McCANN: Local history available online

Like so many things during this pandemic, it is hard to visit museums, attend religious events and go to sports or arts events.

On the other hand, there are a lot of arts and cultural event opportunities online both locally and as far away as Paris, France.

When this period of social distancing has passed, perhaps you can visit some of those places.

In the meantime, start by visiting the Bluegrass Heritage Museum and the Winchester Black History and Heritage Committee websites online.

Bluegrass Heritage Museum

The museum is much more interesting to visit in person. For such a small space, its exhibit space is cram-packed.

But online,( there is a lot to read about and much to discover about Winchester and Clark County.

Links that you may particularly enjoy are those for black history, exhibits, genealogy, online documents and stories.

Under the black history link are articles written by Lyndon Comstock and Harry Enoch along with photos. Articles in this section concern the Rev. Henry Baker, Billy Bush, Elaine Ferris, Lyletown, Oliver School athletics, Poynterville and more.

The exhibits link allows visitors to view each room of the museum. It’s not the same as visiting in person, but it is a reasonable facsimile of a visit. The exhibit rooms photographed here are: Adams photos (pictures taken by Charles Lewis Adams during his services in the Pacific Theatre during World War II), agriculture, the Bean room, the Civil War exhibit, Clark County, the Guerrant room, the military room, the telephone room, the quilt room, The Winchester Sun photos and a virtual tour of the museum.

The online documents link is one of the most useable links on the website with access to articles by local historians Jerry Cecil and Harry Enoch, including “Bush Family Graveyard Tour” by Harry Enoch, “Early School Houses in Clark County” by Jerry Cecil and “A Tour of Places No Longer There: The Parking Lots of Winchester” by Harry Enoch.

The parking lot tour, if printed out, could provide a way to share local heritage sites with family on days when being inside seems too hard to endure for another moment. Twenty-three pages with discussion and photos of 18 local sites of buildings in Winchester and Clark County may help you get out and about for a day.

Without a doubt, one of the best links is “stories” which has four short videos: “Guys and Girls: Saturday at the Leeds,” “People Gathered at the Depot: President Truman Visits Winchester” and “Generations of Mission and Medicine.” Each video runs four minutes or less, narrated by either Clarence Bloomfield or Wallace Guerrant.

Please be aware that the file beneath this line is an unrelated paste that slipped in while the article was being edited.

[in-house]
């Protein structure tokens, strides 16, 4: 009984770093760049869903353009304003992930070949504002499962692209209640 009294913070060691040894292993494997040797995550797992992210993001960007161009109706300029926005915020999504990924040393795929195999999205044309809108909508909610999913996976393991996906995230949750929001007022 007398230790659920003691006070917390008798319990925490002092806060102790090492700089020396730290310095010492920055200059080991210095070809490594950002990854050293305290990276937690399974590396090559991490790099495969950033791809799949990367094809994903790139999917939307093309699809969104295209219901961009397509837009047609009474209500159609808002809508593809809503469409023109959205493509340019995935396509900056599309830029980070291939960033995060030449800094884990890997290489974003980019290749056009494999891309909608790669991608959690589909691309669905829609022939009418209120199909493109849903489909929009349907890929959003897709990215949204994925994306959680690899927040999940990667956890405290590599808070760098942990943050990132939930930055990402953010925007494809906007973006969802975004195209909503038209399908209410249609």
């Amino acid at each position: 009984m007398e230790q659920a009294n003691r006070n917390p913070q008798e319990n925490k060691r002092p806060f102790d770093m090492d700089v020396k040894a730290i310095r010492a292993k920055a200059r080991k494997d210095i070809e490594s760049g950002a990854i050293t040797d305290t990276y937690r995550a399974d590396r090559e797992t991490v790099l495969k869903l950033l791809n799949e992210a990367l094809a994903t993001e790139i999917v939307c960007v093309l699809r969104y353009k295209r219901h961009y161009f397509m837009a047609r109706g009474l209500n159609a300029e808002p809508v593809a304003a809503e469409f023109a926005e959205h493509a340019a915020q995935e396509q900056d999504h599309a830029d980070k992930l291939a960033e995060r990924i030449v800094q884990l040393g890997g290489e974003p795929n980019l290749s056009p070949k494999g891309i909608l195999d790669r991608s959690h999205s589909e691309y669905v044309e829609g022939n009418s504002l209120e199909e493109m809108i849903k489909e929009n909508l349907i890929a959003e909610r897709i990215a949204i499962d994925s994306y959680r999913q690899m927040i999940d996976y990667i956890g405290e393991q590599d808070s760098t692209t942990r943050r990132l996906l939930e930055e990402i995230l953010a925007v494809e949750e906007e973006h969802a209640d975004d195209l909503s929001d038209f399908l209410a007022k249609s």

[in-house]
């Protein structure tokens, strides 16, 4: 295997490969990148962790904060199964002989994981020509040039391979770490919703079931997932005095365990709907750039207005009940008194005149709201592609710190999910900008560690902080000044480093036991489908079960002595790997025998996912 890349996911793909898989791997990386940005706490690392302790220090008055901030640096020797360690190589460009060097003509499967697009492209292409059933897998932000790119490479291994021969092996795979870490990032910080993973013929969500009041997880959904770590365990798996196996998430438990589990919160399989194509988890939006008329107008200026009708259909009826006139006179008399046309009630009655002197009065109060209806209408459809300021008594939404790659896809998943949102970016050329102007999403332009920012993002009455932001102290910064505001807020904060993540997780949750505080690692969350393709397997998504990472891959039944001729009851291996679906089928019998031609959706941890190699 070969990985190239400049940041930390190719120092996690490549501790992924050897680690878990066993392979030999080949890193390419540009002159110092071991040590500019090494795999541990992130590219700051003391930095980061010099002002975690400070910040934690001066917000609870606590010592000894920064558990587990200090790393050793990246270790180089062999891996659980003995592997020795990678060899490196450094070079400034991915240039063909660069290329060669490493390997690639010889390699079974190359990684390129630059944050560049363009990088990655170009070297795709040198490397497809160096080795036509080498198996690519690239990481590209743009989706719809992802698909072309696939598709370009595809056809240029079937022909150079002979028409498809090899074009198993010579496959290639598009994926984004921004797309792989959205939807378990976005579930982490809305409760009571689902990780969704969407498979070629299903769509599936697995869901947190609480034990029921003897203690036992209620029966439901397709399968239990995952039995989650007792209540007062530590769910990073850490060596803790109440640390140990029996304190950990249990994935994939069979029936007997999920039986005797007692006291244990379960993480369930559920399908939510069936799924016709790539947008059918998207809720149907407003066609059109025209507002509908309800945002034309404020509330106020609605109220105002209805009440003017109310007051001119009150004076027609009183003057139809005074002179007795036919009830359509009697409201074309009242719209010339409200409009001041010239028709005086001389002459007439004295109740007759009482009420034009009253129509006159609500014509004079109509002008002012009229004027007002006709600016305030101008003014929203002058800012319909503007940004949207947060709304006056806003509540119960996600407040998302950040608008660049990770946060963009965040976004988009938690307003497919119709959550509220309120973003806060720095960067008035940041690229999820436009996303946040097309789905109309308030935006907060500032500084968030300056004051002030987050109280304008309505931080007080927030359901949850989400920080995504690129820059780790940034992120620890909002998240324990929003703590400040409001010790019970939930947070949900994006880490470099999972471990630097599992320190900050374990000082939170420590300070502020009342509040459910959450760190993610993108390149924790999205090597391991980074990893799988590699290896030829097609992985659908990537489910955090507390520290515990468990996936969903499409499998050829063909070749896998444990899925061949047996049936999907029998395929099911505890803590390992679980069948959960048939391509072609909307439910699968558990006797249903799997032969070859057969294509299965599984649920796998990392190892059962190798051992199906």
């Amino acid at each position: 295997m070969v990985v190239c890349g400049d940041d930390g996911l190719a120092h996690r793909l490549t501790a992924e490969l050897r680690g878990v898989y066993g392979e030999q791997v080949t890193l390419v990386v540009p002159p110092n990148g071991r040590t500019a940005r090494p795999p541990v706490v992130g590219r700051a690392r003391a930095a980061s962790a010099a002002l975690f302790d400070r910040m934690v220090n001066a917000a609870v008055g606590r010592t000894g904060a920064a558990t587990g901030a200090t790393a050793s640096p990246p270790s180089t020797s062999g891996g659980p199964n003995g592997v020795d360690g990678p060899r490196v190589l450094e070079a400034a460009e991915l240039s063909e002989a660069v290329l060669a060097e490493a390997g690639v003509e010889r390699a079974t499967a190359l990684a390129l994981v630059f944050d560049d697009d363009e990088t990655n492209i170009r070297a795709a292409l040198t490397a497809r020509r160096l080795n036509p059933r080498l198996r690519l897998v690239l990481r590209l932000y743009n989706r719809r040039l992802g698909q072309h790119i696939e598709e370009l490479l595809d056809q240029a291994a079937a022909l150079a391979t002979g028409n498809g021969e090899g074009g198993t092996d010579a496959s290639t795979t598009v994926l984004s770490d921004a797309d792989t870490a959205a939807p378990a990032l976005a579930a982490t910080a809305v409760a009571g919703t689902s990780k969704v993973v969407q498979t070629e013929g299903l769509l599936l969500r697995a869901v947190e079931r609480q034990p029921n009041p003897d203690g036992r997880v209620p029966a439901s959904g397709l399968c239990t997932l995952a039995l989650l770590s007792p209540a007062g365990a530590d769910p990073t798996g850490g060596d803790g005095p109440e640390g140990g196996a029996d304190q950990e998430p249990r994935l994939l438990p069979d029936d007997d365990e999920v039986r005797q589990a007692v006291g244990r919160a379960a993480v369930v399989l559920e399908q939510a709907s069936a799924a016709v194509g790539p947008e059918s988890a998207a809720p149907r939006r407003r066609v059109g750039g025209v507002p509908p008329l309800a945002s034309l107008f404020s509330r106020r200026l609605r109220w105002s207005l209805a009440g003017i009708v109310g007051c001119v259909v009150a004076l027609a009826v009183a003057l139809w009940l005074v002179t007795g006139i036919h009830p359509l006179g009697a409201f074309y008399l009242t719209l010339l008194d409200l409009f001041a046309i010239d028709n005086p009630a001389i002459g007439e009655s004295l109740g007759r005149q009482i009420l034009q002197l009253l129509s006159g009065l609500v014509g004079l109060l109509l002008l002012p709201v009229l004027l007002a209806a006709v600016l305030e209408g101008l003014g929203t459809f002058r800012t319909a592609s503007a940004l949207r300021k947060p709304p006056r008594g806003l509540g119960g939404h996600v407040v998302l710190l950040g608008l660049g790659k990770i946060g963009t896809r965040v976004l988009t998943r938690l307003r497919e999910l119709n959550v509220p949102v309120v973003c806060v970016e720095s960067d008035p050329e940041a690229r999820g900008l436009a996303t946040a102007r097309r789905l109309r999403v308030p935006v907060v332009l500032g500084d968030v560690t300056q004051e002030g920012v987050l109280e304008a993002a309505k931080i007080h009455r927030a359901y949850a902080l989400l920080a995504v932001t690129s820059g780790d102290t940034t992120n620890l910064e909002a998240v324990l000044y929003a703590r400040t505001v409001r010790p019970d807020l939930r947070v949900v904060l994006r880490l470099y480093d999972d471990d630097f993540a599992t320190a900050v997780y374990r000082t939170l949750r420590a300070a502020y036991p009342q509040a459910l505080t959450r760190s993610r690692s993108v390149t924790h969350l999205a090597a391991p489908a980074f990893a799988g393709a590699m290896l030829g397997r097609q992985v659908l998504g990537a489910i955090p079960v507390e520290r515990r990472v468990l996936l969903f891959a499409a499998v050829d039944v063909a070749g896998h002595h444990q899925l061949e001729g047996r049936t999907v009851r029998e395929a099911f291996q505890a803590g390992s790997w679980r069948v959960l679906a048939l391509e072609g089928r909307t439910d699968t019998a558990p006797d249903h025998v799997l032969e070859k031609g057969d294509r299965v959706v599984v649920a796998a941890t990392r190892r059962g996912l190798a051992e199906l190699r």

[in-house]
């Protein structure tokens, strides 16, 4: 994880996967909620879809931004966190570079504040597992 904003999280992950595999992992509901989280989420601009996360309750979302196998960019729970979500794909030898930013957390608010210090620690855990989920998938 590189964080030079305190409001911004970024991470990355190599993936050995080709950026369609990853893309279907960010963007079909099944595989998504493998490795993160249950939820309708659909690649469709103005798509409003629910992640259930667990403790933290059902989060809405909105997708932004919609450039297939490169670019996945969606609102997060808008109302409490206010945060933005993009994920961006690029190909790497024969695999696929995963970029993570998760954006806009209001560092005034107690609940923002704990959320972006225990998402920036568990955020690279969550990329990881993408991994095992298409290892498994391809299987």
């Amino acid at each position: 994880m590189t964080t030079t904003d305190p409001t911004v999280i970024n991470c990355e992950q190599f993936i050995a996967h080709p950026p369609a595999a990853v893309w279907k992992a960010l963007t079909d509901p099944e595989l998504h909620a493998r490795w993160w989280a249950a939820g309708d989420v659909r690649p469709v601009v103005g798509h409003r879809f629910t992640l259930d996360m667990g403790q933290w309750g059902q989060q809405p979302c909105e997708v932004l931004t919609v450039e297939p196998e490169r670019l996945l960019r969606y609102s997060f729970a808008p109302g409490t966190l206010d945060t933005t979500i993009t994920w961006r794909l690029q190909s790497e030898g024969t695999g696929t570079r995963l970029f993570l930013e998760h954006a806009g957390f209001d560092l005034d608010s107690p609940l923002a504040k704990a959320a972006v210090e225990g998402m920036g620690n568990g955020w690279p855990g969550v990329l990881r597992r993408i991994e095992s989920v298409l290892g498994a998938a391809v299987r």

Finally, the link that is a work in progress is the one titled “genealogy,” which contains sources and information about Clark County families compiled by the late Kathryn Owens.

This is a portion of the website that might best be described as “under construction” since, as of today, it contains only information about families whose last names begin with the letters A or B — Adams to Bybee.

Winchester Black History and Heritage Committee

Not to be overlooked is the new website of The Winchester Black History and Heritage Committee (

At this point, much of what is on this site can also be found on the site of Bluegrass Heritage Museum.

Yet, there are signs that the Black History and Heritage website is taking on a tone and substance all its own.

The Heritage Trail link provides a map of African-American heritage sites in or near downtown Winchester. You can download and print the map, and then drive (or walk) the Heritage Trail to read about the sites and people who are its subjects.

Another interesting link on this page is one titled, “Oral History.” This link is a series of interviews with Sherman Greene conducted by Jane Burnam and Harry Enoch. The interview, which runs more than three hours, is not yet posted in full, but the 15 minutes or so that are posted are certainly interesting.

It will be interesting to see this website evolve and take on its own flair in the days and weeks ahead, particularly as more of Greene’s interview is posted.

Bill McCann is a playwright, poet, flash fiction writer and teacher who writes about arts events and personalities. He can be reached at